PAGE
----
NBA Playoffs 2012: 5 Improvements Miami Heat Must Make to Win NBA Title
Look, I won't lie, I think the Heat are a lock to win it all this year. I don't have to like it, but denial isn't my thing. This team is too top-heavy and determined to be stopped. Furthermore, once the smoke clears in both conferences, they're bound to be less beat up than whomever comes out of the West—what with injuries ostensibly turning their trip to the Finals into the cakewalk LeBron James always dreamed of.
That said, there are most definitely some exploitable kinks in Miami's armour, which they had best address in order not to leave the door open to an unlikely upset, or at least an unnecessarily hard-fought series—i.e., numbers one and two on the list of LeBron James' worst nightmares.
So here we go with five adjustments the Heat must make in order to guarantee a title with minimum adversity.
Tip of the hat to www.teamrankings.com for the regular-season metrics.
1. Take Better Care of the Ball
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For all Miami's mystique as a well-oiled machine—not to mention LeWade's reputation as highly-skilled passers—collective ball movement is far from their strong suit.
For the 2012 season, Miami ranked in the bottom third of the NBA in assists per games (20th), turnovers per game (22nd) and—predictably—in assist to turnover ratio (24th). These are not the kinds of rankings one expects from a super-elite team like the Heat, and it points to a need for a smarter, more focused approach to their offense.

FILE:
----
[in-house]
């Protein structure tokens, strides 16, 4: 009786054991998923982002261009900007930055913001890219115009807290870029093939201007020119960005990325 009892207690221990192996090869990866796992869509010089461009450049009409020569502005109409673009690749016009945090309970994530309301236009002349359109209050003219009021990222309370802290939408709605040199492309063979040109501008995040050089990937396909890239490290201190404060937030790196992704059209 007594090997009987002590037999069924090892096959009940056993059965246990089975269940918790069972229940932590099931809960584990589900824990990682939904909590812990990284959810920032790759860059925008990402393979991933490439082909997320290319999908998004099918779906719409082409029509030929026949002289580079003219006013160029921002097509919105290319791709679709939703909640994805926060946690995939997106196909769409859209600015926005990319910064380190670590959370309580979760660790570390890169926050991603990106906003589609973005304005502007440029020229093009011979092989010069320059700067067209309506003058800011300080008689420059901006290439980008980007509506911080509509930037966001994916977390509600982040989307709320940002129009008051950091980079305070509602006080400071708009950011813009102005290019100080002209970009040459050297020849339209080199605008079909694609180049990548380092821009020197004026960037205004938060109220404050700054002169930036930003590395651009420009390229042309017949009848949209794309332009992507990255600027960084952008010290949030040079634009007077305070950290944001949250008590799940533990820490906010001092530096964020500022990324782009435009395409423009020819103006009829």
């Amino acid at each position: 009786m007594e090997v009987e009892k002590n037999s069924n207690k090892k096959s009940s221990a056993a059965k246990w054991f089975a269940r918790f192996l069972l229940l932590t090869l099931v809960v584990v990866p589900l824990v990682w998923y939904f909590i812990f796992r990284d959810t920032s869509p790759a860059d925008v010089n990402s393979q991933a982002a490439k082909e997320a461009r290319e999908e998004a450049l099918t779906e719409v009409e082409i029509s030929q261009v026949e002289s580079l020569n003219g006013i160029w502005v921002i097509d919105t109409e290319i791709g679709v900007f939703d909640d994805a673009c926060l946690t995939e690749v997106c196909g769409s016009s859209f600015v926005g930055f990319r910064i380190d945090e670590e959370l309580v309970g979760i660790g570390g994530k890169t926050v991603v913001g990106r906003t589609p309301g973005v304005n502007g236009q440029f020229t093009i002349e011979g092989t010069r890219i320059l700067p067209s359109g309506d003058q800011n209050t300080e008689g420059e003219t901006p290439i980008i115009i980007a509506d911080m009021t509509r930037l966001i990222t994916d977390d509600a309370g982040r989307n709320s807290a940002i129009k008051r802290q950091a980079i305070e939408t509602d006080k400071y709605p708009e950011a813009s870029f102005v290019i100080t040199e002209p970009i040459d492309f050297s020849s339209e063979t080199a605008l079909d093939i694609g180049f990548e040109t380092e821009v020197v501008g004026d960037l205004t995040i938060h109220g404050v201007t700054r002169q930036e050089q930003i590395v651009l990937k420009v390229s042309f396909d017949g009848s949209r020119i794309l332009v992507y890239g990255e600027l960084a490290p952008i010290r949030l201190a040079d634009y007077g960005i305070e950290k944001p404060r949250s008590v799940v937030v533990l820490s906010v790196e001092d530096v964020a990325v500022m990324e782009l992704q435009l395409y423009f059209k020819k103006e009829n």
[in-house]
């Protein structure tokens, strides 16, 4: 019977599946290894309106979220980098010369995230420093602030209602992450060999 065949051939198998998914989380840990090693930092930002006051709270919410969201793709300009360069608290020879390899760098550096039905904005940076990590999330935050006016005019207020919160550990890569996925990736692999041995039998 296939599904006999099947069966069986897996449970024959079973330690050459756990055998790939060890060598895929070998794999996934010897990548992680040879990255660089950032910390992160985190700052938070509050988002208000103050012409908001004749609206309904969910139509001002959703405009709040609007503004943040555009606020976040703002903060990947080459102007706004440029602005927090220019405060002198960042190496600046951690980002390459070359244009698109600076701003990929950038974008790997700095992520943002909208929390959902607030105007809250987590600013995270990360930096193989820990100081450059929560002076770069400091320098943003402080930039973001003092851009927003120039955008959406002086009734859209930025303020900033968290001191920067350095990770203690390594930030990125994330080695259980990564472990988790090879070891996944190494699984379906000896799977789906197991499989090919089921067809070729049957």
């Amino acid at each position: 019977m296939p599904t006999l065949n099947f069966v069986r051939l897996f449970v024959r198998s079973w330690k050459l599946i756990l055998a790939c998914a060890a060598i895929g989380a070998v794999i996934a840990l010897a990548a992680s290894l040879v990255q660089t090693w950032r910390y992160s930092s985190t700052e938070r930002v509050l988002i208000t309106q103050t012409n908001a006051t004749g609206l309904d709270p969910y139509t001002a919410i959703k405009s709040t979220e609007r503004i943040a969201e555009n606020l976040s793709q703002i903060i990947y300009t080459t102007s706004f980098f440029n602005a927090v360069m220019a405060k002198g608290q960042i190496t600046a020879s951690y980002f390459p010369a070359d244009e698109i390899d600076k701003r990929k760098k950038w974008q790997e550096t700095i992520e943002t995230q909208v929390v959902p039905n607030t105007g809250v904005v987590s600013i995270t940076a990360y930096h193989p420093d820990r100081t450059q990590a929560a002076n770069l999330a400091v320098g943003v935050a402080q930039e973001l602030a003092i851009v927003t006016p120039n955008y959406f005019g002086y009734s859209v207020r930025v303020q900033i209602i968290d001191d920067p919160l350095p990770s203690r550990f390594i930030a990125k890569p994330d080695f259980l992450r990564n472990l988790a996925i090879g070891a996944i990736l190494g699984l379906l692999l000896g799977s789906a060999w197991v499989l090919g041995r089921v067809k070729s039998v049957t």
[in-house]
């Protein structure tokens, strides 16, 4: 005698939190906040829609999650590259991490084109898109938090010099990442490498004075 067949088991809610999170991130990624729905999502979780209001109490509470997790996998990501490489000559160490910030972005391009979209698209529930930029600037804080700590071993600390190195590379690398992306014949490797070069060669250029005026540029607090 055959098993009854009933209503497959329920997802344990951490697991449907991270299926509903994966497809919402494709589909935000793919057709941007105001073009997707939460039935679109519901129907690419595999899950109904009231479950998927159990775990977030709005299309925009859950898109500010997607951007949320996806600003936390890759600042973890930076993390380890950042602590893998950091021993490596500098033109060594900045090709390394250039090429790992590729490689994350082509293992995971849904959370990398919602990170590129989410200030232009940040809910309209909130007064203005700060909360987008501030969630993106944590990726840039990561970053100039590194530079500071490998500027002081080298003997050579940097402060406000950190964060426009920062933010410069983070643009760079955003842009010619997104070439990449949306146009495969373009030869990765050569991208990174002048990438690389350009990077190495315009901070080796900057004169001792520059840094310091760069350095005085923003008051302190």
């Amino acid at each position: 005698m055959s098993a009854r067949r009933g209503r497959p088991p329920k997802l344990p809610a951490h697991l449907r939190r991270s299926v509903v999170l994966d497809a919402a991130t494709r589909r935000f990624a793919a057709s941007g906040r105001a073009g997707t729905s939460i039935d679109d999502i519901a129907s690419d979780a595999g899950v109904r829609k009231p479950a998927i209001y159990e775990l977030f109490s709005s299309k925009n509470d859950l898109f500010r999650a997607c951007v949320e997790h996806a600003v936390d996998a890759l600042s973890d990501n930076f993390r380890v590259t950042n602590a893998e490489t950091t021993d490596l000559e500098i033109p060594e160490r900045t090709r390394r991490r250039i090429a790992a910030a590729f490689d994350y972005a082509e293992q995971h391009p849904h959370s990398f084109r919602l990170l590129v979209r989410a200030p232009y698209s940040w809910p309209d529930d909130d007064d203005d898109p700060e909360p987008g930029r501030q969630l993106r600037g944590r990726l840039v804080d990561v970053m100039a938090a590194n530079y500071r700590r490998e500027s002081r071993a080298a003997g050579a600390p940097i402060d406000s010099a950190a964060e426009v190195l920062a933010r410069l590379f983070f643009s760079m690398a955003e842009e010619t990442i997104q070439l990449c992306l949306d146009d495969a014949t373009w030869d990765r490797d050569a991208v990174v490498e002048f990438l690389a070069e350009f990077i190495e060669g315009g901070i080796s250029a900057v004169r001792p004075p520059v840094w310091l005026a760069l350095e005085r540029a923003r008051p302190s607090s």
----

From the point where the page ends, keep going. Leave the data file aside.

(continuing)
The Heat's relatively subpar ball movement may not have cost them all that often during the season, but as the playoffs wear on and Miami faces some more disciplined defenses, their penchant for sloppy plays could cost them dearly.
The only thing Miami has going for it in this respect is that they're not the only top-tier squad with issues; the Thunder rank below them in all of the aforementioned stats. This would suggest that suspect ball movement is not the fatal flaw it seems to be with that kind of talent monopolizing the rock.
2. Avoid Getting Comfortable
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Miami's biggest Achilles heel, by far, is their own desire to coast. If these guys had it their way, they'd have a fistful of rings without ever breaking a sweat.
It's more or less the biggest facet of their team personality; it is, after all, what brought them all together to bully the NBA in the first place. We all like to relax and kick back after work, but the Heat would rather do so before punching out.
This team has a tendency to come out strong like the beast they are, dominate their opponent for most of the game, and then take their foot off the gas as soon as they feel they have a large enough cushion. Sometimes, you get the impression they only try hard based on some unspoken promise of decreased effort later on. Some have suggested that this is simply LeBron James' entitled attitude rubbing off on the team.
This attitude has cost them some games (of varying importance) in the past, and they've yet shown no signs of outgrowing it. This season, the Heat were fifth in the NBA in first-half scoring, while falling to 18th in second-half scoring. Granted, this includes wins, losses and blowouts alike, but part of that sample would be squandered leads and failed comebacks.
As much as they'd prefer not to, these guys need to curb their mental laxity and learn how to keep the pressure on for 48 minutes, otherwise some plucky underdog (who isn't?) could once again take them down with some late-game heroics. Plug that leak, and those heroics mean nothing.